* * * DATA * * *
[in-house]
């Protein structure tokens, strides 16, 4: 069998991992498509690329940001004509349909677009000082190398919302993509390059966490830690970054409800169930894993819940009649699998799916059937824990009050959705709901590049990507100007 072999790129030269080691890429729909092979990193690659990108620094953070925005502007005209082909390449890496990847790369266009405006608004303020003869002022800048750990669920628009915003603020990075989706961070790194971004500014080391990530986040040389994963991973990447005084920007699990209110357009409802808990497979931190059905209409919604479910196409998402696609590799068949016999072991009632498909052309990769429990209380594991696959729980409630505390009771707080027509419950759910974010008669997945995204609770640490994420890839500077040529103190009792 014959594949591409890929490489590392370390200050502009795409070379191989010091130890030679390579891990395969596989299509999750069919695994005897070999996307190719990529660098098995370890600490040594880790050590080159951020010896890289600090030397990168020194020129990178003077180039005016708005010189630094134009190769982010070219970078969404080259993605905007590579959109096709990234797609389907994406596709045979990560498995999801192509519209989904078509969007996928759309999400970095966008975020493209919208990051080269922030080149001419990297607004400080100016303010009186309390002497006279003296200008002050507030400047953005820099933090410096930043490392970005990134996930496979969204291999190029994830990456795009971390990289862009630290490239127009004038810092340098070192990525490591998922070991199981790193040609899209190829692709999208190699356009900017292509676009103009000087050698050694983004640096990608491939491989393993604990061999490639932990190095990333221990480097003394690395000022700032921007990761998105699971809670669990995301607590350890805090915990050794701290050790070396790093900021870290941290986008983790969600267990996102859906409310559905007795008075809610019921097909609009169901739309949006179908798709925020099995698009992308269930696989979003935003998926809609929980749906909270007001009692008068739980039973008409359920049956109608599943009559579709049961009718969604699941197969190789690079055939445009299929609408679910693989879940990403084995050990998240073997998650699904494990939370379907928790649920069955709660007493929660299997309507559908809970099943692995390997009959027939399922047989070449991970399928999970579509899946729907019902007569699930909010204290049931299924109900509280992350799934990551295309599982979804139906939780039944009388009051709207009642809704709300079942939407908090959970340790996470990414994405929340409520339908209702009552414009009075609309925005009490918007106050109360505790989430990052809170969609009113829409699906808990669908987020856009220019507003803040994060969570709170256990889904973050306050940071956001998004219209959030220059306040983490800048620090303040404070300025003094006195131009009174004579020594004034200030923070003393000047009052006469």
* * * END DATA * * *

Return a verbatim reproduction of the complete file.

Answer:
[in-house]
């Protein structure tokens, strides 16, 4: 069998991992498509690329940001004509349909677009000082190398919302993509390059966490830690970054409800169930894993819940009649699998799916059937824990009050959705709901590049990507100007 072999790129030269080691890429729909092979990193690659990108620094953070925005502007005209082909390449890496990847790369266009405006608004303020003869002022800048750990669920628009915003603020990075989706961070790194971004500014080391990530986040040389994963991973990447005084920007699990209110357009409802808990497979931190059905209409919604479910196409998402696609590799068949016999072991009632498909052309990769429990209380594991696959729980409630505390009771707080027509419950759910974010008669997945995204609770640490994420890839500077040529103190009792 014959594949591409890929490489590392370390200050502009795409070379191989010091130890030679390579891990395969596989299509999750069919695994005897070999996307190719990529660098098995370890600490040594880790050590080159951020010896890289600090030397990168020194020129990178003077180039005016708005010189630094134009190769982010070219970078969404080259993605905007590579959109096709990234797609389907994406596709045979990560498995999801192509519209989904078509969007996928759309999400970095966008975020493209919208990051080269922030080149001419990297607004400080100016303010009186309390002497006279003296200008002050507030400047953005820099933090410096930043490392970005990134996930496979969204291999190029994830990456795009971390990289862009630290490239127009004038810092340098070192990525490591998922070991199981790193040609899209190829692709999208190699356009900017292509676009103009000087050698050694983004640096990608491939491989393993604990061999490639932990190095990333221990480097003394690395000022700032921007990761998105699971809670669990995301607590350890805090915990050794701290050790070396790093900021870290941290986008983790969600267990996102859906409310559905007795008075809610019921097909609009169901739309949006179908798709925020099995698009992308269930696989979003935003998926809609929980749906909270007001009692008068739980039973008409359920049956109608599943009559579709049961009718969604699941197969190789690079055939445009299929609408679910693989879940990403084995050990998240073997998650699904494990939370379907928790649920069955709660007493929660299997309507559908809970099943692995390997009959027939399922047989070449991970399928999970579509899946729907019902007569699930909010204290049931299924109900509280992350799934990551295309599982979804139906939780039944009388009051709207009642809704709300079942939407908090959970340790996470990414994405929340409520339908209702009552414009009075609309925005009490918007106050109360505790989430990052809170969609009113829409699906808990669908987020856009220019507003803040994060969570709170256990889904973050306050940071956001998004219209959030220059306040983490800048620090303040404070300025003094006195131009009174004579020594004034200030923070003393000047009052006469």